Newcomer's Best Friend
In early recovery it was a stray dog named Rosie who taught me everything I needed to know about a healthy relationship.
When I was first trying to get sober, I was so dysfunctional that it was all I could do to drag myself off my dirty futon and stumble five blocks to the 14th Street Workshop Beginners meeting in New York City’s East Village at 12:30 in my pajamas. Showering was a chore that I didn’t always bother myself with. In the meeting I cried and cursed, ranted and raved. After the meeting a group of us would go to Little Poland for lunch and my new friends would buy me an egg salad sandwich and a chocolate milkshake. And that was it for my day. I was unemployable, depressed, and angry. I didn’t know how to take care of myself, much less another living being.
And yet at about a year sober I began to hang around the Tompkins Square dog run watching the dogs frolic and play. I have heard other people talk about having “Baby Fever.” I never pined for a baby, but I did find myself pining for a dog. I had always had dogs growing up, and I longed for that companionship. Relationships with people were so difficult, it seemed, and I felt ill-equipped to love other people, and to let them love me. Perhaps it would be easier to connect with a dog.
I want to stress that getting a dog is a big commitment and should not be entered into lightly. In later years of sobriety I worked in the animal shelter system and saw all too often the sad eyes of dogs dumped at the shelter because people found themselves overwhelmed with caring for them, having underestimated the demands of the relationship. In my case, my track record of caring for myself was dismal, and I couldn’t even keep a house plant alive. What made me think I could care for a dog? I can only say that I felt a “calling” of some sort to provide a good home for a homeless animal. Somehow I instinctively knew that having a canine companion would help me become more functional, as I focused on the dog’s needs. Despite my difficulties showing up for life, I knew I could show up for a dog.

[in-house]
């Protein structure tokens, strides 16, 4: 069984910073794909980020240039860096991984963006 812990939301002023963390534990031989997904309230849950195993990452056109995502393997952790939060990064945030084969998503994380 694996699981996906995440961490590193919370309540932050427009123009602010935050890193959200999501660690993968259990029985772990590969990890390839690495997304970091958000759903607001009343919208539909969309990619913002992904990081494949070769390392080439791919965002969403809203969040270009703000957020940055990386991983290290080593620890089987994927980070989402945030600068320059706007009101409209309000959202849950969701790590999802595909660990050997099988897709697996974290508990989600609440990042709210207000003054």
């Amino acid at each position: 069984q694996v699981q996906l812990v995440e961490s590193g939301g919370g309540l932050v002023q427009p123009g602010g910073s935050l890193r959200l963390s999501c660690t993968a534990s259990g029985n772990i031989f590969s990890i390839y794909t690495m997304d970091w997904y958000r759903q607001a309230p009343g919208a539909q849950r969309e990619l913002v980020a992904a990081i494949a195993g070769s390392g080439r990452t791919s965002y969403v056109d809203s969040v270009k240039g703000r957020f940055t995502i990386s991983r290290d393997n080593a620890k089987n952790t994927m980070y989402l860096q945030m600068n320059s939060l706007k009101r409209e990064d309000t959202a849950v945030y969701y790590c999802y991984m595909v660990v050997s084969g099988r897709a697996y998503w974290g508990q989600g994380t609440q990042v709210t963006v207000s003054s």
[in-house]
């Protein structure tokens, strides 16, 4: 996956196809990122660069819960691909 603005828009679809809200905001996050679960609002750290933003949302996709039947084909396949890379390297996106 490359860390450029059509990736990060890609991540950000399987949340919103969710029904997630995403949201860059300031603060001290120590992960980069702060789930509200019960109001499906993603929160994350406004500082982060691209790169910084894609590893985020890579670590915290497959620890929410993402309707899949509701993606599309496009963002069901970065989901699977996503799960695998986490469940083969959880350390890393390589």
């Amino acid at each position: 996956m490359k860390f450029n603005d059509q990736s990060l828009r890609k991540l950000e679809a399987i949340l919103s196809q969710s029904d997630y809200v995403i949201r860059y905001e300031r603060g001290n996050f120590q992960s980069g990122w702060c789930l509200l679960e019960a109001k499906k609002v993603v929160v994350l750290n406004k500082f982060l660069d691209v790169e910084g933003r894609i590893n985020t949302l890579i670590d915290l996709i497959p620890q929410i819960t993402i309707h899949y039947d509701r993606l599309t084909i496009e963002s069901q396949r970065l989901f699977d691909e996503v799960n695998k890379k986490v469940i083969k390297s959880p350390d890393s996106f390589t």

I wanted more than anything for her to have a good life, and I couldn’t provide that if I was using.
I went with a friend to North Shore Animal League shelter one spring day and perused the corridors of cages, dogs barking, desperate for attention. As is the case with many people who come to a shelter to adopt a dog, I wanted to take them all home. But one caught my eye because she was acting so differently from the others. She was a black chow mix with a curly tail, one ear up and one ear down, creating a comical expression, and deep soulful brown eyes. When I introduced myself to her, she was friendly and responsive, but not desperate. I admired her ability to stay serene even in the chaos of a shelter. This animal, I thought, could teach me a thing or two.
And so Rosie came into my life. My day became structured around caring for her needs. Instead of staying up all night and waking up a few minutes before the meeting, I began going to bed at a more reasonable hour and getting up in the morning to take her to the dog run. I became part of the dog run community and made friends there, both human and canine. No matter how depressed or anxious I was, I had to take care of Rosie. I started to feel the beginnings of self-esteem as I provided a good life for my new best friend. When she was smiling and happy, I felt a joy that I hadn’t felt in a long time.